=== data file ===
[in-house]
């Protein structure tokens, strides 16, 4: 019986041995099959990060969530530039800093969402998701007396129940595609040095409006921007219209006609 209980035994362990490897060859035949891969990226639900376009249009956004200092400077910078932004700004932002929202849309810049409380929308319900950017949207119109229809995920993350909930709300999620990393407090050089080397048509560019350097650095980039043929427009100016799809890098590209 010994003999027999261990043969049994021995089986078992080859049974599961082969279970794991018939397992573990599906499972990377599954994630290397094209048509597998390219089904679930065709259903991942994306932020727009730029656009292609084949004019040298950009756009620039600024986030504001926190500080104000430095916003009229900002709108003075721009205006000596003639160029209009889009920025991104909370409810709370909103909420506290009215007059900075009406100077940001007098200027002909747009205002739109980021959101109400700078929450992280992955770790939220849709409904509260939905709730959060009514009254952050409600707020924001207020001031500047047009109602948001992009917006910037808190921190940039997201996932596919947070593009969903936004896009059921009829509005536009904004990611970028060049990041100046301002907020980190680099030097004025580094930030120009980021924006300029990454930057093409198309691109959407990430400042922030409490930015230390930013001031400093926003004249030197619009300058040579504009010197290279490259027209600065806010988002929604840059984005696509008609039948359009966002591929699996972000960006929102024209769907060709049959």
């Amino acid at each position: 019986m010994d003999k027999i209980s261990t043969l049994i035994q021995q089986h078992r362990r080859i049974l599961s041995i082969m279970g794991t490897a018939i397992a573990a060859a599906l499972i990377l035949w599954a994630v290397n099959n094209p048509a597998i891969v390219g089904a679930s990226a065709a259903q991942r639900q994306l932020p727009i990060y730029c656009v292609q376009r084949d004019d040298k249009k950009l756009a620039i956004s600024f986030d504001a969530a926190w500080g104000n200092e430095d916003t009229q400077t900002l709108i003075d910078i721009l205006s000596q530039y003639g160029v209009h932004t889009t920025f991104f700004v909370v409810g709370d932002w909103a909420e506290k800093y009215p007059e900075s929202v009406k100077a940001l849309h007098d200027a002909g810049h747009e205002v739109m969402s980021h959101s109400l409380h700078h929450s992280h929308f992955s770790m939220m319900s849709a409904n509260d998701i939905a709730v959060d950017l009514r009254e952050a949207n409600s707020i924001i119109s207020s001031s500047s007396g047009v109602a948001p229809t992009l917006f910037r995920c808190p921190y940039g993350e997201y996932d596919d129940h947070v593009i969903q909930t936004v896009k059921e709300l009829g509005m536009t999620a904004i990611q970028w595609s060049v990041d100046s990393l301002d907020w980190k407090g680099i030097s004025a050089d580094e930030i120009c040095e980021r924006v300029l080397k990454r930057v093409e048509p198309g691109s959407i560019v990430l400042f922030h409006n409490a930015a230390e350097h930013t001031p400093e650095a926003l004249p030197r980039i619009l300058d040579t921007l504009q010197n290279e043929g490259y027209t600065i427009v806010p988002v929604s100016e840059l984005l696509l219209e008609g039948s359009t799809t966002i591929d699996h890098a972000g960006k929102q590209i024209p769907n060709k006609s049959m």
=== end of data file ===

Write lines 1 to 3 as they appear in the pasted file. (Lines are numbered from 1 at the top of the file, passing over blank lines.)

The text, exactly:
[in-house]
């Protein structure tokens, strides 16, 4: 019986041995099959990060969530530039800093969402998701007396129940595609040095409006921007219209006609 209980035994362990490897060859035949891969990226639900376009249009956004200092400077910078932004700004932002929202849309810049409380929308319900950017949207119109229809995920993350909930709300999620990393407090050089080397048509560019350097650095980039043929427009100016799809890098590209 010994003999027999261990043969049994021995089986078992080859049974599961082969279970794991018939397992573990599906499972990377599954994630290397094209048509597998390219089904679930065709259903991942994306932020727009730029656009292609084949004019040298950009756009620039600024986030504001926190500080104000430095916003009229900002709108003075721009205006000596003639160029209009889009920025991104909370409810709370909103909420506290009215007059900075009406100077940001007098200027002909747009205002739109980021959101109400700078929450992280992955770790939220849709409904509260939905709730959060009514009254952050409600707020924001207020001031500047047009109602948001992009917006910037808190921190940039997201996932596919947070593009969903936004896009059921009829509005536009904004990611970028060049990041100046301002907020980190680099030097004025580094930030120009980021924006300029990454930057093409198309691109959407990430400042922030409490930015230390930013001031400093926003004249030197619009300058040579504009010197290279490259027209600065806010988002929604840059984005696509008609039948359009966002591929699996972000960006929102024209769907060709049959």
């Amino acid at each position: 019986m010994d003999k027999i209980s261990t043969l049994i035994q021995q089986h078992r362990r080859i049974l599961s041995i082969m279970g794991t490897a018939i397992a573990a060859a599906l499972i990377l035949w599954a994630v290397n099959n094209p048509a597998i891969v390219g089904a679930s990226a065709a259903q991942r639900q994306l932020p727009i990060y730029c656009v292609q376009r084949d004019d040298k249009k950009l756009a620039i956004s600024f986030d504001a969530a926190w500080g104000n200092e430095d916003t009229q400077t900002l709108i003075d910078i721009l205006s000596q530039y003639g160029v209009h932004t889009t920025f991104f700004v909370v409810g709370d932002w909103a909420e506290k800093y009215p007059e900075s929202v009406k100077a940001l849309h007098d200027a002909g810049h747009e205002v739109m969402s980021h959101s109400l409380h700078h929450s992280h929308f992955s770790m939220m319900s849709a409904n509260d998701i939905a709730v959060d950017l009514r009254e952050a949207n409600s707020i924001i119109s207020s001031s500047s007396g047009v109602a948001p229809t992009l917006f910037r995920c808190p921190y940039g993350e997201y996932d596919d129940h947070v593009i969903q909930t936004v896009k059921e709300l009829g509005m536009t999620a904004i990611q970028w595609s060049v990041d100046s990393l301002d907020w980190k407090g680099i030097s004025a050089d580094e930030i120009c040095e980021r924006v300029l080397k990454r930057v093409e048509p198309g691109s959407i560019v990430l400042f922030h409006n409490a930015a230390e350097h930013t001031p400093e650095a926003l004249p030197r980039i619009l300058d040579t921007l504009q010197n290279e043929g490259y027209t600065i427009v806010p988002v929604s100016e840059l984005l696509l219209e008609g039948s359009t799809t966002i591929d699996h890098a972000g960006k929102q590209i024209p769907n060709k006609s049959m």